2 February 2011

Teams of DWP decision makers and Atos doctors are being surreptitiously shown into tribunals service (TS) back offices and being allowed to go through employment and support allowance appeal files, hunting for cases to either award benefits to or ask to have struck out.  Benefits and Work asks: what has happened to the independence of the tribunals service?

Alarm bells first began to ring about the relationship between the DWP and the TS after it was revealed in the government’s response to the Harrington report that:

“Learning from a recent exercise whereby a joint team of Atos healthcare professionals, Decision Makers and Tribunals Service personnel reviewed cases awaiting Tribunal Hearing will also be cascaded and embedded nationally.”

Benefits and Work has since obtained a letter written by a senior TS manager which states that the TS and the DWP have been discussing ways to improve the reconsideration process for ESA and as a result:

“ . . . the Tribunals Service has supported Job Centre Plus in applying a secondary and more robust reconsideration process to live Employment and Support Allowance appeals currently being prepared for consideration by a tribunal. The objective of this exercise has been to prevent appellants needlessly attending tribunal hearings.”

In fact, the objective of the exercise has nothing to do with sparing claimants – a better decision making process would do that much more effectively. The reality is that the DWP are desperately trying to reduce the embarrassing 40% success rate for ESA appeals and the TS are equally anxious to reduce the overwhelming flood of ESA hearings with which they cannot cope. IB and ESA appeals have risen from 19,600 in the first quarter of 2009 to an astonishing 99,200 in the third quarter of 2010. 

The TS letter goes on to say that:

“In practical terms, the exercise has taken the form of teams of decision makers deployed on Tribunals Service premises carrying out a systematic review of live appeals and revising their decisions wherever possible. The decision makers are facilitated in this exercise by the presence of an ATOS doctor whose knowledge and expertise is called upon to support and inform their decision making. In terms of the actual process being carried out, this is essentially a retrieval and provision of cases to the teams of decision makers by TS administrative staff. . .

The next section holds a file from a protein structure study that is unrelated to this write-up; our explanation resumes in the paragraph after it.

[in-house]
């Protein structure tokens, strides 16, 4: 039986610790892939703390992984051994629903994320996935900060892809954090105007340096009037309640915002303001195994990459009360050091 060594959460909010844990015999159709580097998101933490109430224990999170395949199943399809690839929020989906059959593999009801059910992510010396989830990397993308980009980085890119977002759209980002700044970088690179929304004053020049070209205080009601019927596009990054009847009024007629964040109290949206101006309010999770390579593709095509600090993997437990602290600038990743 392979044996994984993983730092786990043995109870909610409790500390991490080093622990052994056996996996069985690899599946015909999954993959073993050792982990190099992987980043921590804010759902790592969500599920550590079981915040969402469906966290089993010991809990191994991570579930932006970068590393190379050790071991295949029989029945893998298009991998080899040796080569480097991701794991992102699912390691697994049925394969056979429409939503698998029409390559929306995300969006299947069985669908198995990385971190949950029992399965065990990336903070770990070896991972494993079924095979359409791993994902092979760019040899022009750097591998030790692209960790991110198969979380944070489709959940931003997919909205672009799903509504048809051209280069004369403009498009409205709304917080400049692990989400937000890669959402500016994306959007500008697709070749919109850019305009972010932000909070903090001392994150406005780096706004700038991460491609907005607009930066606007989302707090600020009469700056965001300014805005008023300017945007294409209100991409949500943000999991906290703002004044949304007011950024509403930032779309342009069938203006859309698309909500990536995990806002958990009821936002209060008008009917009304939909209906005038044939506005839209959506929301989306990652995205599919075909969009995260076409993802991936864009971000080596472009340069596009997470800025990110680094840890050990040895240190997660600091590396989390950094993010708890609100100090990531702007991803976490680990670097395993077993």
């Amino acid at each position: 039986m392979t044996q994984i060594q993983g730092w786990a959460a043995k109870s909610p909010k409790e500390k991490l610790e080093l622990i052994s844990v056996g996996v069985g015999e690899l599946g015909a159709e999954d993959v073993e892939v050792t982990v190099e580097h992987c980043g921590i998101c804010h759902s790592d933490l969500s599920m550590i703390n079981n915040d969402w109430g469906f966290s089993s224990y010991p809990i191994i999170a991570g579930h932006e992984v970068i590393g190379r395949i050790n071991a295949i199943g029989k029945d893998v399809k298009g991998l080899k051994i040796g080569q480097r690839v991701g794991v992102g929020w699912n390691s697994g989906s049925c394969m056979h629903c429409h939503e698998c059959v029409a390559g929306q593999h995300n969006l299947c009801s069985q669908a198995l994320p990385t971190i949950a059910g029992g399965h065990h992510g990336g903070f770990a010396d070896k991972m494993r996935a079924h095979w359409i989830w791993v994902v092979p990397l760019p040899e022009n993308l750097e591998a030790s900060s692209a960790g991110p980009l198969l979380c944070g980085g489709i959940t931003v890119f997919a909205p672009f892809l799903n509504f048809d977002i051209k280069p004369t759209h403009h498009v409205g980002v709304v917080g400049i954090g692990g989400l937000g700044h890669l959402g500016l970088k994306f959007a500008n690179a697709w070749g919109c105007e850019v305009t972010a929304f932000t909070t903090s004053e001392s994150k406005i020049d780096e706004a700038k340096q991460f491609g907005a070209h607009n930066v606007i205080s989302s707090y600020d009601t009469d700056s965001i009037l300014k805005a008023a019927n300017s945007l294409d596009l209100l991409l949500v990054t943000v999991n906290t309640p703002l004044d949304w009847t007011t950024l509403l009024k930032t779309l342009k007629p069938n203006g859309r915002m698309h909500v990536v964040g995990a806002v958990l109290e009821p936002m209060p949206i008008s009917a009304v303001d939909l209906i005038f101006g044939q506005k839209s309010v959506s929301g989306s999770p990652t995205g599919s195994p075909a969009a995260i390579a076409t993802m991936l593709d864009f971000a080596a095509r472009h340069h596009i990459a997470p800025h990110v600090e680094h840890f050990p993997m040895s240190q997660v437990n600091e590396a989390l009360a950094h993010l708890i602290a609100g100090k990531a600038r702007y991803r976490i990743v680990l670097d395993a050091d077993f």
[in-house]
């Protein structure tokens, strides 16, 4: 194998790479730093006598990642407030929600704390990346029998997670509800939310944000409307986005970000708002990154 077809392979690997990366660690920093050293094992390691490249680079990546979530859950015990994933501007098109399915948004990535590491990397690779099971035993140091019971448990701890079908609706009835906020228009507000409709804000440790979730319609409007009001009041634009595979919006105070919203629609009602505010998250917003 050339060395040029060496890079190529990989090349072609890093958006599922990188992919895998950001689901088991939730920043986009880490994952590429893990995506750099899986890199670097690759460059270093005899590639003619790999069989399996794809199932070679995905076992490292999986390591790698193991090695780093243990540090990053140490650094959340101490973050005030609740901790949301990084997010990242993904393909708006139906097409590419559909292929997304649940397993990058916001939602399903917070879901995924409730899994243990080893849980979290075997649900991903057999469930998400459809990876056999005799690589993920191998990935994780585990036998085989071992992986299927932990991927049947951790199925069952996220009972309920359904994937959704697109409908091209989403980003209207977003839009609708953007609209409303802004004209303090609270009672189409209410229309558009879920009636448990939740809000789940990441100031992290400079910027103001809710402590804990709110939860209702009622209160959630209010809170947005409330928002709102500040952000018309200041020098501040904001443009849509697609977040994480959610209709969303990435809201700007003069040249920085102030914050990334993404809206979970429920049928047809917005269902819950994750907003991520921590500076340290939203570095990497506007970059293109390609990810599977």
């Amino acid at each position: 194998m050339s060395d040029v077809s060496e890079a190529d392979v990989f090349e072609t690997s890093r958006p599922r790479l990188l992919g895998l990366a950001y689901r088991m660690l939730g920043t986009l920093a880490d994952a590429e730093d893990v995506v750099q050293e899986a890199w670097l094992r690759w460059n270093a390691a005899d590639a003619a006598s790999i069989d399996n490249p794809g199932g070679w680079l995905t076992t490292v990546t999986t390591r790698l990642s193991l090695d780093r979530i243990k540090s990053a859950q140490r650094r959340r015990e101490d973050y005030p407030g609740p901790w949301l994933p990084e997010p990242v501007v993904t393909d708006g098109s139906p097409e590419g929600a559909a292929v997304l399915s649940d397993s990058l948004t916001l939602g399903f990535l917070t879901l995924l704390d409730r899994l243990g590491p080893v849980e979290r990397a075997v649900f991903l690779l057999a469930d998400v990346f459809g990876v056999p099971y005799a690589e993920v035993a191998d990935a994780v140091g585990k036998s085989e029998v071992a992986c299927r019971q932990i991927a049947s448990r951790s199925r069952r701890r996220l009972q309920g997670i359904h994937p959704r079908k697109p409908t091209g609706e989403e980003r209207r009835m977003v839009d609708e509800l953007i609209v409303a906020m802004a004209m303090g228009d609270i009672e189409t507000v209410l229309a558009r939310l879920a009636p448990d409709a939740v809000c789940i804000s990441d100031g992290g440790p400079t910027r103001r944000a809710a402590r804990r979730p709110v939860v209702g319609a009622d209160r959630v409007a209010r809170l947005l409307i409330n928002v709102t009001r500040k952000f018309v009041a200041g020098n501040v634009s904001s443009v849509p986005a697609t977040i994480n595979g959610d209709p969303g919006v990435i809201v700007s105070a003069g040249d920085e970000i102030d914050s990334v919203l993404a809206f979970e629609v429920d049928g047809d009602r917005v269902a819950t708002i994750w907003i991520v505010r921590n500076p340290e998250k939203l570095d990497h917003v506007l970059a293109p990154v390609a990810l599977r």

“The decision was taken by the Tribunals Service to allow decision makers to look at TS files as these were felt to be the most up-to-date and accurate record. While evidence is copied routinely to DWP by TS, there was an acceptance that DWP’s appeal files were less accurate, which therefore made TS files preferable from a reconsideration point of view in that all available evidence could be captured and considered.”

One big question here is ‘Why are DWP files less accurate?”

There is no doubt that both the claimant and the DWP are sent copies of everything to do with the appeal.  Failure to do so results in a tribunal having to be adjourned.  So, the problem is not one of accuracy of files, but simply that the DWP fail to keep all their bits of paper together.

In other words, one party to the appeal is being given privileged access to TS offices, the free use of TS staff time and being allowed to destroy the appearance of judicial impartiality just because they are rubbish at filing.

And how might this process affect the opinions of judges? 

Unlike the appellant, who is not informed, judges will undoubtedly know that the DWP have been trawling through the ESA cases.  Does this make them less inclined to allow appeals, because they consider that most of the incorrect refusals of benefit will have been spotted by the high power DWP and Atos reconsideration team? 

At the very least claimants should be informed in writing that their case was reconsidered by a DWP team at the TS offices on a given date and it was decided that no change could be made.  Failure to do this may well constitute a breach of natural justice.